Iwo Jima: Where uncommon valor was a common virtue

On Feb. 17, 1945, Marines invaded a small island in the Pacific Ocean, defended by 22,000 Japanese Imperial soldiers. During the month-long battle, almost every Japanese soldier would be killed, and the devil dogs would suffer approximately 26,000 casualties – making it one of the biggest battles in the history of the Marine Corps.

Service members from various units aboard station visited the island of Iwo Jima to remember past heroes and get a better understanding of the battle, during a battle site study group, Jan. 14-15.

“It is important to know where we’ve been in order to get where we are going,” said Gunnery Sgt. Rob L. Warmbir, Aircraft Rescue and Firefighting material chief and native of Canon City, Colo.

During the visit, the Marines broke off into different groups to explore the island. Many went straight to the top of Mount Suribachi, where “old glory” was raised, while others explored the black sands, where the “old breed” Marines first landed.

“It was epic for me,” said Warmbir. “I have been back East and walked along Gettysburg and the Vietnam memorial. But when I went to those places, I wanted to be by myself – because it is such a personal thing. Being in a small group and being with Marines, makes it much more special and I still had time to myself and not be overcrowded with a bunch of tourists.”

During the trip, the Marines were able to sleep under the stars and lay on the same ground where Marines fought and died during the battle.

“I had a little bit of trouble sleeping,” said Warmbir. “I was thinking about, not ghouls and goblins, but how many Marines had died there and how small I felt looking up at the beautiful starry night. It made me feel small and insignificant. I felt like a tourist in an honorable place.”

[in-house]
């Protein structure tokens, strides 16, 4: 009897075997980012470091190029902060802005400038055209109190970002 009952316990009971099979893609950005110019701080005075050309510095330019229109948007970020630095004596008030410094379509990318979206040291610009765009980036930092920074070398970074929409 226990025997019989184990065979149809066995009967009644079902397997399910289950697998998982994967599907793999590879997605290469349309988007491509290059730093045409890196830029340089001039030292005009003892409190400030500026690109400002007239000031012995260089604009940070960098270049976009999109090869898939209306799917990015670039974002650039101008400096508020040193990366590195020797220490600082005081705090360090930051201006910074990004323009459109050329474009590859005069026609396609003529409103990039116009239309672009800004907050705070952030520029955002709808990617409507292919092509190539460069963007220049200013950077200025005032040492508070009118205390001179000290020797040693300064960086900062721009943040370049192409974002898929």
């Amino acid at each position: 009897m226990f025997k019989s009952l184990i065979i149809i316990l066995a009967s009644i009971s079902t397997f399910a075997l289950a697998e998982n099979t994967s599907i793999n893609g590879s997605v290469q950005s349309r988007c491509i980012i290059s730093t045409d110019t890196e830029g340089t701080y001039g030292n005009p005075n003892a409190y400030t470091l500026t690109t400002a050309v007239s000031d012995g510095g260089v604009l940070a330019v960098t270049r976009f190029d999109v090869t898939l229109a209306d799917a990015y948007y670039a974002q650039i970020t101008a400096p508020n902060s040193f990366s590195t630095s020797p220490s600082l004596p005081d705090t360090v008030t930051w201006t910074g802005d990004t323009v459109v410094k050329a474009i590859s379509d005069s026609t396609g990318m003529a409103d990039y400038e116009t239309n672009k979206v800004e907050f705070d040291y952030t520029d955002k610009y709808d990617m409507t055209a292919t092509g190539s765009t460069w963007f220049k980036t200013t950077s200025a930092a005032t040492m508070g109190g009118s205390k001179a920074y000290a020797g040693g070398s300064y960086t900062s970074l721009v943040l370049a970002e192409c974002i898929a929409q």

In the morning, the service members met on top of Mount Suribachi to enjoy the sun rise and see where the Marines raised the flag, which was captured in Joe Rosenthal’s iconic photograph.

“Being at the top and seeing the famous plaque that says ‘uncommon value was a common virtue,’ – was surreal to me,” said Warmbir. “I taught that as a drill instructor, and to actually be there and put my hands on what I had taught to countless recruits is huge.”

After climbing up Mount Suribachi and seeing where the flag was raised, the service members explored the rest of the island. There were a lot of sites to see, including tunnels and old cannons. Many of the Marines felt that exploring the tunnels was one of the most interesting parts of the trip.

“Going in the tunnels was the best part … it was like a maze,” said Lance Cpl. Drew L. Wright, station commanding officer’s driver and native of Wheat Ridge, Colo. “It was crazy to think this is where so many enemies hid during the battle, waiting to kill Marines.”

The service members left Iwo Jima, thinking about their experience and what they had learned. On the plane ride back, it was common to hear a Marine say, “Iwo Jima was awesome,” and how they would remember the trip for the rest of their life.

“I had a blast, I would do it again in a heart beat,” said Wright. “It is such a limited experience. Not that many people get to go to Iwo Jima and climb Mount Suribachi.”



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